18F-ICMT-11 PET imaging can sensitively detect apoptosis, a marker for efficacy in chemotherapy.
Routine clinical use of PET is based on FDG, a glucose analogue. FDG measures viable cell metabolism. However it lacks specificity and FDG imaging often misses less glycolytic/aggressive tumours. Accordingly, there is a need for tracers targeting specific biological processes and molecular pathways.
Effective anticancer therapy induces tumour cell death through apoptosis. Non-invasive monitoring of apoptosis during therapy may provide predictive outcome information and help tailor treatment. Since a majority of oncology therapies induce apoptosis it could be used as an early and specific signal of therapeutic efficacy.
A team at Imperial College London, led by Eric Aboagye, has developed a novel strategy for the detection of treatment efficacy with 18F-ICMT-11 PET in preclinical models of non-small cell lung carcinoma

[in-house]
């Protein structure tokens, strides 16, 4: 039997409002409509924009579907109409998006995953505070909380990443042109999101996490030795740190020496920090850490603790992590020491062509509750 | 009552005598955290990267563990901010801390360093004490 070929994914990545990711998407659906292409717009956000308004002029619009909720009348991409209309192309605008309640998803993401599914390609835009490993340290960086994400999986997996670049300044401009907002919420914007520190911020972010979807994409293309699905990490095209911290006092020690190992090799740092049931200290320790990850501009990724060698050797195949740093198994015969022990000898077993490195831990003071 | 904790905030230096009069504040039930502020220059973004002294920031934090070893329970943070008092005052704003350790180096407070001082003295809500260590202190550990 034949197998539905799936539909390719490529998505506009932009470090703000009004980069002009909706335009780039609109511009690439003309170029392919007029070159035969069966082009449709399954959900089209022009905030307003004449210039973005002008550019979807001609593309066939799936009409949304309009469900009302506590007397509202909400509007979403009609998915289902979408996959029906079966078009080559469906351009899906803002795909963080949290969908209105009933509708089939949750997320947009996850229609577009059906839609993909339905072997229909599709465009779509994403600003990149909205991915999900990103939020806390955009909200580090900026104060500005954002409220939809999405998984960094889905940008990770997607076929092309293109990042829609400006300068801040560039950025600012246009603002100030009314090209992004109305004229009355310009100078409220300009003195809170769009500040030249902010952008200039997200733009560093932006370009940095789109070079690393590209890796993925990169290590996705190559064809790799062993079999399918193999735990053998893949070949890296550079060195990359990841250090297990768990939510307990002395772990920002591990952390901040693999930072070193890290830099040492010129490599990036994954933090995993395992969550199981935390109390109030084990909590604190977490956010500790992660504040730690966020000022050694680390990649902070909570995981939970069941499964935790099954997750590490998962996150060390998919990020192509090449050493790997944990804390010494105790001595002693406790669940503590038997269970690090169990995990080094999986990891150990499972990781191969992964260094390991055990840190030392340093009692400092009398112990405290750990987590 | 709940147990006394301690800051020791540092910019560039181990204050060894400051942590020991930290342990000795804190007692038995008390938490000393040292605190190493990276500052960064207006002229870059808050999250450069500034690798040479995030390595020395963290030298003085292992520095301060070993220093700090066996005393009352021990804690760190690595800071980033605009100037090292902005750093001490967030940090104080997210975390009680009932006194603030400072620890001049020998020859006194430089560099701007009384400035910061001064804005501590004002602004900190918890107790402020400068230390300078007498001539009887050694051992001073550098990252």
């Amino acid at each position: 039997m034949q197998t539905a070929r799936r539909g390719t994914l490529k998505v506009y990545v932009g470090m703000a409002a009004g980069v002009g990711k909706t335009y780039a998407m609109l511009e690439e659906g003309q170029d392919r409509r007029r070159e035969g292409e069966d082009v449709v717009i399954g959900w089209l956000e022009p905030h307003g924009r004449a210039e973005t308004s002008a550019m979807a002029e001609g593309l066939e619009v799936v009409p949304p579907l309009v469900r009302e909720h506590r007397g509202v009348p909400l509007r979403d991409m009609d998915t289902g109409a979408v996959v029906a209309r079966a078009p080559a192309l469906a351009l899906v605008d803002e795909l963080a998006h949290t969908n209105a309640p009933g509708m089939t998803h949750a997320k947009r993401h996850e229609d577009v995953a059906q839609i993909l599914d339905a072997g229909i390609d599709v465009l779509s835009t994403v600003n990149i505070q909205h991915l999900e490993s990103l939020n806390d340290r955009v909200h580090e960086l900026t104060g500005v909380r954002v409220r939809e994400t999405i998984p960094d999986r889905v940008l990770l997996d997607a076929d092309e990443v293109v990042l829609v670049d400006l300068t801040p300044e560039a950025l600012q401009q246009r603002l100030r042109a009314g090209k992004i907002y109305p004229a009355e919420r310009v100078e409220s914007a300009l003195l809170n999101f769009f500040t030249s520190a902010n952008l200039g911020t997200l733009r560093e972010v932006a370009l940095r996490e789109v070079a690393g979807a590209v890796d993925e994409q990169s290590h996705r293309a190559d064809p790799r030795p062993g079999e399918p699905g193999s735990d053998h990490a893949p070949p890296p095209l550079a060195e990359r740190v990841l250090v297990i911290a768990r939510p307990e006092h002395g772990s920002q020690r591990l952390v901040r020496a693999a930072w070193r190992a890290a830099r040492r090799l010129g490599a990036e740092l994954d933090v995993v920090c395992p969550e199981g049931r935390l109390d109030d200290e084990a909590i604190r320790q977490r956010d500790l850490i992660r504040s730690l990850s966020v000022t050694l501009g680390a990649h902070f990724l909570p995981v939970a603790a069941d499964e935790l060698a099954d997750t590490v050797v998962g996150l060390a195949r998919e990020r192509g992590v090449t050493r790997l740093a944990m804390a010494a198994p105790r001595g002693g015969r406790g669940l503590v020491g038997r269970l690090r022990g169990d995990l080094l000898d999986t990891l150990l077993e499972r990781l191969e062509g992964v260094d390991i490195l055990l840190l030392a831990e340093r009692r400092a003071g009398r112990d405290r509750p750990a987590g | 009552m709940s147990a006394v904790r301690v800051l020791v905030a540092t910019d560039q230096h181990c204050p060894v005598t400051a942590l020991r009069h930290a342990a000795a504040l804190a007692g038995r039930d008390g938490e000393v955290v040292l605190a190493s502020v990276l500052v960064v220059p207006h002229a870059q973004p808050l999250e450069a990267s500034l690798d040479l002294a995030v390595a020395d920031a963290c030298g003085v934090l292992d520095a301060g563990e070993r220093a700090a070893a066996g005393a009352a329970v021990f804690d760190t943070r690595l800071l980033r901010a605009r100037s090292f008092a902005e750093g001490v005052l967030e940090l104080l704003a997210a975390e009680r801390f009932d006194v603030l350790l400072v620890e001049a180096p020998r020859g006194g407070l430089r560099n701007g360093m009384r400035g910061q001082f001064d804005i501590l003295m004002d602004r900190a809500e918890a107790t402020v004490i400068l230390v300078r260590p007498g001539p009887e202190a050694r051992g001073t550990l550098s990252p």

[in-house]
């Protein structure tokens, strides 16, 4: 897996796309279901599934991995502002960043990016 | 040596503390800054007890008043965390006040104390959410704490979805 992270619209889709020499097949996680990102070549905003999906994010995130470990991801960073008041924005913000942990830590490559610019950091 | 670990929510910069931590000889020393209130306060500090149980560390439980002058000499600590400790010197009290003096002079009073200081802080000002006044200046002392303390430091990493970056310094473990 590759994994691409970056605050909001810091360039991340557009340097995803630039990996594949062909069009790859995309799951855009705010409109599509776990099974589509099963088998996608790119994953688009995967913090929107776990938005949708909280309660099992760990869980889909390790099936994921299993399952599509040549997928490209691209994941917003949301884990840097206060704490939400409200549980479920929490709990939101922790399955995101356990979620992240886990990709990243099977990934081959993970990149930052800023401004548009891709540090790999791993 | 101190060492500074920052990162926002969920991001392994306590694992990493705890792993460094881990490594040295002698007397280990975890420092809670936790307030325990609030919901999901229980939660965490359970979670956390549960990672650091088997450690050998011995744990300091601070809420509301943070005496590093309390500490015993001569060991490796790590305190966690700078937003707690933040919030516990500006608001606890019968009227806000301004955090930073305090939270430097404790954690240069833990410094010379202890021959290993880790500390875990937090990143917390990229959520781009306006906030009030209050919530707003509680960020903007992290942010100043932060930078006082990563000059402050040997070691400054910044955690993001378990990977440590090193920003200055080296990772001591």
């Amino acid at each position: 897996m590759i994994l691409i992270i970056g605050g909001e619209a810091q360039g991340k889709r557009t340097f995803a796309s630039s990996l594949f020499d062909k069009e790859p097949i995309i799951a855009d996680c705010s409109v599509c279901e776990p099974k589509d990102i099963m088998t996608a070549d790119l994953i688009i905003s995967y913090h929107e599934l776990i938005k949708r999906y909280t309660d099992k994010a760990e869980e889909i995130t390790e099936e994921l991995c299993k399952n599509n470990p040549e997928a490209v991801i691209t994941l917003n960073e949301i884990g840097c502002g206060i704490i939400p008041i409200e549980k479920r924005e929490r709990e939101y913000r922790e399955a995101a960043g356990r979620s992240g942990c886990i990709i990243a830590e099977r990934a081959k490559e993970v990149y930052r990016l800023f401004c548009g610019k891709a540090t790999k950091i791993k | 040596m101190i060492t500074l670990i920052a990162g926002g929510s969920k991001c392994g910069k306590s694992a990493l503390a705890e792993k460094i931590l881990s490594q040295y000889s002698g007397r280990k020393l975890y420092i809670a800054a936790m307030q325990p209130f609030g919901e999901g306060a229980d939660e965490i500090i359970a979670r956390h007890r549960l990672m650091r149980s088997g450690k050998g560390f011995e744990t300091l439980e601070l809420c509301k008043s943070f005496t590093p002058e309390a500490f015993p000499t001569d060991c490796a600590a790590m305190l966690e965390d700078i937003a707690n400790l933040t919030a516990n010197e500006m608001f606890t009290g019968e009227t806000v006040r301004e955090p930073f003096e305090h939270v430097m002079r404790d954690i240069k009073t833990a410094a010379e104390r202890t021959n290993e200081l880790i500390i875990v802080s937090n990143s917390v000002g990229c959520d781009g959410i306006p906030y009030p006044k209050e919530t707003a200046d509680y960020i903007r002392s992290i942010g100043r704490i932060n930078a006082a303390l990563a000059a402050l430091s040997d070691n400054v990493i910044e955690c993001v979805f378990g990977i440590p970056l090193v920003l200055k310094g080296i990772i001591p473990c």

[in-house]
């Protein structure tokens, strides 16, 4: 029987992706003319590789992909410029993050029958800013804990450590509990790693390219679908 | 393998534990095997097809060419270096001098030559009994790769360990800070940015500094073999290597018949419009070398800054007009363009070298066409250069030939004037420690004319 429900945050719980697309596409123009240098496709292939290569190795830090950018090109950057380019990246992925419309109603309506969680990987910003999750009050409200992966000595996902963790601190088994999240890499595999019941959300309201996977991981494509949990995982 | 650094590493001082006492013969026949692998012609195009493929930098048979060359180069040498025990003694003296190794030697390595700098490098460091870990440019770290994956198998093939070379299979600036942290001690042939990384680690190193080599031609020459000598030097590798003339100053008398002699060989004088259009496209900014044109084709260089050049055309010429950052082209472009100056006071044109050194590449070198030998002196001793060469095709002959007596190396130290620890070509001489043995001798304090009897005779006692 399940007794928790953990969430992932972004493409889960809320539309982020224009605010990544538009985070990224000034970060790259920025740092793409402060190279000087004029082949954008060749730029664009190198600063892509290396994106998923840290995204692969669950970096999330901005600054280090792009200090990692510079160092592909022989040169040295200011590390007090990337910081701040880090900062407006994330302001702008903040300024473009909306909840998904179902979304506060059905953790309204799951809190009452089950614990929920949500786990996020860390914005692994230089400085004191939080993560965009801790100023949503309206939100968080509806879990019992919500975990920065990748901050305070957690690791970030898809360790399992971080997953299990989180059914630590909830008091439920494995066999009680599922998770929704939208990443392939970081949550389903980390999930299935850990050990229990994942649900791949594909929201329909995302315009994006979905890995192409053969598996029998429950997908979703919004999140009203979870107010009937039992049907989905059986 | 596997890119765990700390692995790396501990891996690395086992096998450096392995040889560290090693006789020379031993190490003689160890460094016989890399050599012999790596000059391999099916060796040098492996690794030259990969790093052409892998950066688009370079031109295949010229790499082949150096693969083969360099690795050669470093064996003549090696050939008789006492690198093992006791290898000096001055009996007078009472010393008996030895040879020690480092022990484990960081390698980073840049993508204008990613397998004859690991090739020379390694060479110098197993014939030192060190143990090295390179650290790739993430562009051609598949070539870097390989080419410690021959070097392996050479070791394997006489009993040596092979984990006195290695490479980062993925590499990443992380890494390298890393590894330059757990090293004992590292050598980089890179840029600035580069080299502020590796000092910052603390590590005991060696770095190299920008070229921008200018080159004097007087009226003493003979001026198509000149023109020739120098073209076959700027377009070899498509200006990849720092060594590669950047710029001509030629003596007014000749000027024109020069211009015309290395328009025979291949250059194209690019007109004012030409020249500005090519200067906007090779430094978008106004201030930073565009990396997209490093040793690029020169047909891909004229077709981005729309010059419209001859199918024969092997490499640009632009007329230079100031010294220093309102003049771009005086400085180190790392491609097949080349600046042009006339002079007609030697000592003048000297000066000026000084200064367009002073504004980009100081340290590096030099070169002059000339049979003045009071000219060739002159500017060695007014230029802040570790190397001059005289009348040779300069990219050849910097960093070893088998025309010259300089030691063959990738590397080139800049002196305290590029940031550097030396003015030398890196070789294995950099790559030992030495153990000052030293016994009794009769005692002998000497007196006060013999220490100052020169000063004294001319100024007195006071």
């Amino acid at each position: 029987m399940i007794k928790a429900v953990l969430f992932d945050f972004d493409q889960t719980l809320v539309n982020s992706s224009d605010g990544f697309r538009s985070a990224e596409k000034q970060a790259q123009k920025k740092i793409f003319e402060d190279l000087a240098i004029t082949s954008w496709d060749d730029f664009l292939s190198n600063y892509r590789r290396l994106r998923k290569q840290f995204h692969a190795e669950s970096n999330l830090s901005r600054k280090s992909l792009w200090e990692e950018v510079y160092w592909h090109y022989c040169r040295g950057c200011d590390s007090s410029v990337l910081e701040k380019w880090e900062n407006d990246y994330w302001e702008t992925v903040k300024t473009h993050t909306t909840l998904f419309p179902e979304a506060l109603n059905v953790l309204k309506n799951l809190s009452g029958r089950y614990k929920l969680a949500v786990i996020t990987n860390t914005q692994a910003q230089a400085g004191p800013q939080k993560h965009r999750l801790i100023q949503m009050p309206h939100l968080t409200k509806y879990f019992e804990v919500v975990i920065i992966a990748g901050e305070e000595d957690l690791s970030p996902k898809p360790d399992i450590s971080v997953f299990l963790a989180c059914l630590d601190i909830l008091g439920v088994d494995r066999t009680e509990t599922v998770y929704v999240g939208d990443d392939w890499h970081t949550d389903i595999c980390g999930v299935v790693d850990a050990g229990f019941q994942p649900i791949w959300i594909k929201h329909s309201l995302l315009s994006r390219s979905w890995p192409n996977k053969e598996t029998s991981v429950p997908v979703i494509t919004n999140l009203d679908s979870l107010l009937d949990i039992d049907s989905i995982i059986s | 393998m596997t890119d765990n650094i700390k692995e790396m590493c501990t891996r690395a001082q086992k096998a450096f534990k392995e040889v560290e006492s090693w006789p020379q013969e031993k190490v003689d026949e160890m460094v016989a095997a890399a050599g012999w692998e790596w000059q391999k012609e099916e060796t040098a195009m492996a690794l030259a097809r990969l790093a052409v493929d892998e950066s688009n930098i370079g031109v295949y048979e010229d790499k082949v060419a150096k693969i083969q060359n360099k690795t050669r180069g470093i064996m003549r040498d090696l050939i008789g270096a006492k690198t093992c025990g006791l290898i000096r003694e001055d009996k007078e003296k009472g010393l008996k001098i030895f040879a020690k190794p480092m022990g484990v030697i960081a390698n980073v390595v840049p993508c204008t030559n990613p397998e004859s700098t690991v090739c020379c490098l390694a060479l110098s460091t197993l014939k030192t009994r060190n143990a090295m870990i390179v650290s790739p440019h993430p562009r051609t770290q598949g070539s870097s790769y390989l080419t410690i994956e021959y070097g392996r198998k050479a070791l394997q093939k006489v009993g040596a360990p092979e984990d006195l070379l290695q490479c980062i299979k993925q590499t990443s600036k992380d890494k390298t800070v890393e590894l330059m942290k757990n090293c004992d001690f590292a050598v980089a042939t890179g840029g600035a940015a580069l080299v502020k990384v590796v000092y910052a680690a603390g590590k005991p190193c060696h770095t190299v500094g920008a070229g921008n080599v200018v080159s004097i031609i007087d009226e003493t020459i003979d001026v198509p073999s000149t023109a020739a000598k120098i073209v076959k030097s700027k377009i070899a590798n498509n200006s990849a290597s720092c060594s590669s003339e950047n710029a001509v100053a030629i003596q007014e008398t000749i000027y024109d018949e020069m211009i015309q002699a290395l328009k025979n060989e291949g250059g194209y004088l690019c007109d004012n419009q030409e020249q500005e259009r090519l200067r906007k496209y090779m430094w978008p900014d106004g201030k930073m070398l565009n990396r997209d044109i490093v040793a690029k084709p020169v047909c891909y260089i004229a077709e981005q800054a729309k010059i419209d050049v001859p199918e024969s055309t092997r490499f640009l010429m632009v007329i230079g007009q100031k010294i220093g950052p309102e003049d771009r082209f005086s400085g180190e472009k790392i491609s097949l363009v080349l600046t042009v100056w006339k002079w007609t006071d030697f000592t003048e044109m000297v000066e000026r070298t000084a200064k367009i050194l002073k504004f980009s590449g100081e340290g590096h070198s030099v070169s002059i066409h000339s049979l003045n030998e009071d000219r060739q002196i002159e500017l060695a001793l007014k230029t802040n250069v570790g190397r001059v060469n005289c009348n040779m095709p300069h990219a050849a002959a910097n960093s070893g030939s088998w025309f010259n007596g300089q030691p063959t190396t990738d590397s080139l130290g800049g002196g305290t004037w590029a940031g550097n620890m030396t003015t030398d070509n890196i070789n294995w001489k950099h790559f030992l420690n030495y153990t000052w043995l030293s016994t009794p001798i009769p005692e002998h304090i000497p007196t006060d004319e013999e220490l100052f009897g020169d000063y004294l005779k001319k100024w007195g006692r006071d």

The team demonstrated 18F-ICMT-11 is a sensitive marker of chemotherapy-induced cell death in preclinical models of lymphoma, breast and colon cancer. They also showed that apoptotic, but not necrotic response of NSCLC to platinum-based therapy is detectable by 18F-ICMT-11, through sub-nanomolar binding to caspase-3.
18F-ICMT-11 PET has been demostrated to be safe in human patients with a dosimetry profile comparable to other 18F PET tracers.
These results establish 18F-ICMT-11 as a good pharmacodynamic marker of apoptosis and biomarker of efficacy even in the absence of tumour shrinkage.
- Sensitive marker of chemotherapy-induced cell death
- Safe and well-tolerated in humans
- Discriminates between apoptosis and necrotic response to platinum-based chemotherapy
Intellectual property information
The technology is protected by a granted patents in the EU and US
Link to published paper(s)
Professor Eric Aboagye – Professor of Cancer Pharmacology and Molecular Imaging, Director of the CRUK-EPSRC-MRC-NIHR Comprehensive Cancer Imaging Centre